Q.     I have food allergies and special dietary issues. Can the staff accommodate these concerns?

A.    Absolutely. We invite all travelers to provide detailed personal information prior to departure so that we may address any issues. We travel with a private chef aboard the jet who makes sure all food preferences are accommodated while on the private jet. We also have expert “advance” staff on the ground in each country working with all restaurant and hotel staff to further ensure all special requests are taken care of. You are in good hands.

Q.    Do the seats on the jet lie down flat?

A.    No. None of our flights are at night and all of our sleeping is done in the very best hotels available. Our seats are plush, leather, VIP-style “cradle” seats with ecomfort™ foam support which lean back 45 degrees; and have adjustable leg rests. The, seats resemble very comfortable La-Z-boy™ recliners so if a traveler wants to, they may enjoy a nice nap onboard.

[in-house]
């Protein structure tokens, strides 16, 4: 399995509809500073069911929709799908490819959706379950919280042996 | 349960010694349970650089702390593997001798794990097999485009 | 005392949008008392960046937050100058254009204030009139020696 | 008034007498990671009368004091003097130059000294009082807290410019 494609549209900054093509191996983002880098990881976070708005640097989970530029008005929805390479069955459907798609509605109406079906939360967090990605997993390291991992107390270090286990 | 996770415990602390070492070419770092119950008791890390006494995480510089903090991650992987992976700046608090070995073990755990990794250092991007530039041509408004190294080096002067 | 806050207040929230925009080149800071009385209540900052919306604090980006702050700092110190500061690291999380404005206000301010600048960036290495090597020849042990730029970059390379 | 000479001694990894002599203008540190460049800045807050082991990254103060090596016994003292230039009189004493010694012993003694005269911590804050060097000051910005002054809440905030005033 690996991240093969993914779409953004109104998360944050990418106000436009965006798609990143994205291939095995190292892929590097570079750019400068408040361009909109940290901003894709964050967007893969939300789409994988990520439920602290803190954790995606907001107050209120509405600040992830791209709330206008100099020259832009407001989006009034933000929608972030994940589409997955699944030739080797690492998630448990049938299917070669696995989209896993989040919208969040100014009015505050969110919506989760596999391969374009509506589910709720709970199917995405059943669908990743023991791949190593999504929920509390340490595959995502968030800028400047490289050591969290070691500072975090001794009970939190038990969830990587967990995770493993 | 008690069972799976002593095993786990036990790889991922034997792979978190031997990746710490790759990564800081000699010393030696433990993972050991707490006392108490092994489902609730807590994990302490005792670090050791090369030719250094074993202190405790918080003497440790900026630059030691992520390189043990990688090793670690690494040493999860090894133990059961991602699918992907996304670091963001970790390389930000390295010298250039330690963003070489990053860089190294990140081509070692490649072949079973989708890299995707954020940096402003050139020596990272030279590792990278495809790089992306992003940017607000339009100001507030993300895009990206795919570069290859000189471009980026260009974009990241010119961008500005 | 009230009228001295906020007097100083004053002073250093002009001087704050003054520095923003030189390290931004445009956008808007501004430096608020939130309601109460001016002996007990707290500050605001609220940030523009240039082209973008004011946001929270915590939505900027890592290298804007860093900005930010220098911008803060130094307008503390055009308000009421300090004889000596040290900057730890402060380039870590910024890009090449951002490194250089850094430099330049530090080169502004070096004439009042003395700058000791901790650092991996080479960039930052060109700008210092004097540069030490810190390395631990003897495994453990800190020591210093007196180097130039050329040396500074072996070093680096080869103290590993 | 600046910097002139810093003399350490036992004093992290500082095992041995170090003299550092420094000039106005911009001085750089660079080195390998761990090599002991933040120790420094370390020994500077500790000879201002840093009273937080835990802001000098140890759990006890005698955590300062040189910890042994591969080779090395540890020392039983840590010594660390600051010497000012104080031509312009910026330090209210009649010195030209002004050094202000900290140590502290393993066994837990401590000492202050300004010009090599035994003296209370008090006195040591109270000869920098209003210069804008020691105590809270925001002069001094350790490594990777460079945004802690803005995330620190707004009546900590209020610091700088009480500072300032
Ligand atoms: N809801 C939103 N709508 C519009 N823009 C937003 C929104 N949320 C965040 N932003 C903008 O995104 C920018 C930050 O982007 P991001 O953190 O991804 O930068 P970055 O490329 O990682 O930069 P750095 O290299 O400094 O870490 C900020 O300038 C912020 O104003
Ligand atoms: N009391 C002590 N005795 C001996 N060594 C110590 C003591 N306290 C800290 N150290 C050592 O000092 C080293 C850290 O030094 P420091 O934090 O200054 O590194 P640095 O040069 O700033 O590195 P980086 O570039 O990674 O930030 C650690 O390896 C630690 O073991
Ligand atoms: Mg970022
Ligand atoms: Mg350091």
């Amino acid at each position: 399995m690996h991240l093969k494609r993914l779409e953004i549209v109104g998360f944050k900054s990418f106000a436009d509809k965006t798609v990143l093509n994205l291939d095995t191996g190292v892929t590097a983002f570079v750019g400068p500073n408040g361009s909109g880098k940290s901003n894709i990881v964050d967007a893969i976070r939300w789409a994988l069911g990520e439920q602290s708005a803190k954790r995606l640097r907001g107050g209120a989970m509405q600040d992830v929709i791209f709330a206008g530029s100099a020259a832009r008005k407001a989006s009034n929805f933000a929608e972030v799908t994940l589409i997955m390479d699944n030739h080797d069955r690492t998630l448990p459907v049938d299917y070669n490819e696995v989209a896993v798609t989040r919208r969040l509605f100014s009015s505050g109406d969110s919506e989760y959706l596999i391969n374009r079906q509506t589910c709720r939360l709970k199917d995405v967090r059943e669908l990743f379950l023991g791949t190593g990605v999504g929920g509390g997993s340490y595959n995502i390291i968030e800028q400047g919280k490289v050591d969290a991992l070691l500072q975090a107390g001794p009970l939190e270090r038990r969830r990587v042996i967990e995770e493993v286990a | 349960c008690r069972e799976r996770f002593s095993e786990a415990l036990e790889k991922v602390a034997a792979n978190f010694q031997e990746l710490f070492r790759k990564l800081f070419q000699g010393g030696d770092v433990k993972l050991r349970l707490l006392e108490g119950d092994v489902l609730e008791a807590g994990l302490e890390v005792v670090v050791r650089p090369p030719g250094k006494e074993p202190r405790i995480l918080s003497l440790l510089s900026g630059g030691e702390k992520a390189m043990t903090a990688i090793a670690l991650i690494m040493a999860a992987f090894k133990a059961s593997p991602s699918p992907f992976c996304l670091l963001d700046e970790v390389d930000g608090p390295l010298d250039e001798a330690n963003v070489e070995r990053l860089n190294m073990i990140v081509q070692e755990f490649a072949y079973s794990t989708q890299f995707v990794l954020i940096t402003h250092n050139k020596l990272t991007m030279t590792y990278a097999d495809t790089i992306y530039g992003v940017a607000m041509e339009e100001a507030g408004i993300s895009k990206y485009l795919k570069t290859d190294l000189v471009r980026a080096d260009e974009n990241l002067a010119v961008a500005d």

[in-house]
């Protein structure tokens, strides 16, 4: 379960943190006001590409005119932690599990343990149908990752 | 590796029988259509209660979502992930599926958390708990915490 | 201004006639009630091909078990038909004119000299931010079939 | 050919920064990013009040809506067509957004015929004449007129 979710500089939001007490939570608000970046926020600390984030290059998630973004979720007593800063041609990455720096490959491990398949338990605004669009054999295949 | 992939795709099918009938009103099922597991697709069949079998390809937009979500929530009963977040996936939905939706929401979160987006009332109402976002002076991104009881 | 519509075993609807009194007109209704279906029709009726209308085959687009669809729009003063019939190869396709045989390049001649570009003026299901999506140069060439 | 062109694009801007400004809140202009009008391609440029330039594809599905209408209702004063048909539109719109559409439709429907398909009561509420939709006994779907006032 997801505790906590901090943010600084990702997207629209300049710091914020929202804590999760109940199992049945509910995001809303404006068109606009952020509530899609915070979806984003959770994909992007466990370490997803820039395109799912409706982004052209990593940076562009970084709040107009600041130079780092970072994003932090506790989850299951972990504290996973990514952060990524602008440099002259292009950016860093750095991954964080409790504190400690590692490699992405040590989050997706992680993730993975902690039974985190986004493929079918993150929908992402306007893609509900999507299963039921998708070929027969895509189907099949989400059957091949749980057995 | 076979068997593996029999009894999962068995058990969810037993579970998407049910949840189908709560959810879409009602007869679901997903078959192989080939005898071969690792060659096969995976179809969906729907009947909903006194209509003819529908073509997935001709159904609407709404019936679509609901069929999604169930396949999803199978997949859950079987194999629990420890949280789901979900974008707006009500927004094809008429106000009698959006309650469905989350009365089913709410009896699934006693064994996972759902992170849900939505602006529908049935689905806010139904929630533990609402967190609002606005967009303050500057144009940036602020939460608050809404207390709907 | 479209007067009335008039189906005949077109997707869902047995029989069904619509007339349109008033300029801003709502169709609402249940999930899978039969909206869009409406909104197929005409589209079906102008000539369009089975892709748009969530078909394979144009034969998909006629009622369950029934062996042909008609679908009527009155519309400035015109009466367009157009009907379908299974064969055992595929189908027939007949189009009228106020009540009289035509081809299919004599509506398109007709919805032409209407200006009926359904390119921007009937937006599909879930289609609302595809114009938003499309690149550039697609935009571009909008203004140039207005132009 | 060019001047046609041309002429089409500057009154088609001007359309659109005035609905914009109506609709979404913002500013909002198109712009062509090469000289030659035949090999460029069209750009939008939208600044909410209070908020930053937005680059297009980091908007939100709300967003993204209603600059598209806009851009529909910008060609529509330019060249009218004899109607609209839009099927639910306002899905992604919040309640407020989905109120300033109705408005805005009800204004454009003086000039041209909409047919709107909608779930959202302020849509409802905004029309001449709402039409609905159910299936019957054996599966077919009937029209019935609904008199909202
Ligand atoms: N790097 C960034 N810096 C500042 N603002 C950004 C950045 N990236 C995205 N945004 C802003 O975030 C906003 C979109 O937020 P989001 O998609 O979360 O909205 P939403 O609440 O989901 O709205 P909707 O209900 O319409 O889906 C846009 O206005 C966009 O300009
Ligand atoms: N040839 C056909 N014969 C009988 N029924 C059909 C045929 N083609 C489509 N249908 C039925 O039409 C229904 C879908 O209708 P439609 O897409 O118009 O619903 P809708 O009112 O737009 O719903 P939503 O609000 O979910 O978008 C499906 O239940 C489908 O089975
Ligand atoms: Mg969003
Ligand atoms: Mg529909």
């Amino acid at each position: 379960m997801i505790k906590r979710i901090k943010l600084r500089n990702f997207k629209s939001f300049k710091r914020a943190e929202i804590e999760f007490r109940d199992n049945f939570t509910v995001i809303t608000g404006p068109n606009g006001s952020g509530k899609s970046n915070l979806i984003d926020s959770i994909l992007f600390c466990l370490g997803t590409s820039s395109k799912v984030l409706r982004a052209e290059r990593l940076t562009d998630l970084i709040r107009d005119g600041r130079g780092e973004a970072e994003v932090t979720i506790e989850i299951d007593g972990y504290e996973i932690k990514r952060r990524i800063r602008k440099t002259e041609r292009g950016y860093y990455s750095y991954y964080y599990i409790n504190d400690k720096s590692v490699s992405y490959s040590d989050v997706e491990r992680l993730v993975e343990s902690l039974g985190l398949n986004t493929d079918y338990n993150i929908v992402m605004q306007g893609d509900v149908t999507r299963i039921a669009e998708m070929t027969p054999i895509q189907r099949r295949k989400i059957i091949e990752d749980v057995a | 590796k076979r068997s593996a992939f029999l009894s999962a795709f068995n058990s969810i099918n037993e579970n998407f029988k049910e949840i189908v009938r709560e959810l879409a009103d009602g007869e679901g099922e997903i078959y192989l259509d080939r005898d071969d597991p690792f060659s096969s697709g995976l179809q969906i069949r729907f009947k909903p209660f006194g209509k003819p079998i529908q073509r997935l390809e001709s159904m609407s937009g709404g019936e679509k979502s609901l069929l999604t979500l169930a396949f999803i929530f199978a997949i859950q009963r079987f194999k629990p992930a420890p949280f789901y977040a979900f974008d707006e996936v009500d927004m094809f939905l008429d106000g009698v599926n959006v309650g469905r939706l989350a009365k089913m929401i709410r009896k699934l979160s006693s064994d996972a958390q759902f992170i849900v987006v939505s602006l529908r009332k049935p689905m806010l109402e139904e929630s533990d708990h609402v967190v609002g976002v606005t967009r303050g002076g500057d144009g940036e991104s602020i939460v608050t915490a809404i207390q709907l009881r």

Q.    How strenuous is this trip?

A.  It is as strenuous as you want it to be. One or two of our small daily touring groups are for “slower-walker” groups, who have the opportunity to see and do what everyone else does, only at a more relaxed pace. In addition, we have options for the “go-getter” group, that wants to hike to the top of the mountain and see and do everything. We create these trips for you, for you to customize in the style and manner in which you prefer.

Q.    I’m concerned about getting all of the necessary visas for this trip as I travel a lot. Can you help me with this?

A.    Yes! We use an excellent Washington, DC-based visa service, which provides a detailed visa kit complete with all forms, instructions, and even sample pages so all you have to do is “fill in the blanks.” The visa service can also obtain additional pages for your passport or procure a second passport for you if you are traveling close to the trip departure.

Q.   There are so many different countries on these trips, what about packing and vaccinations?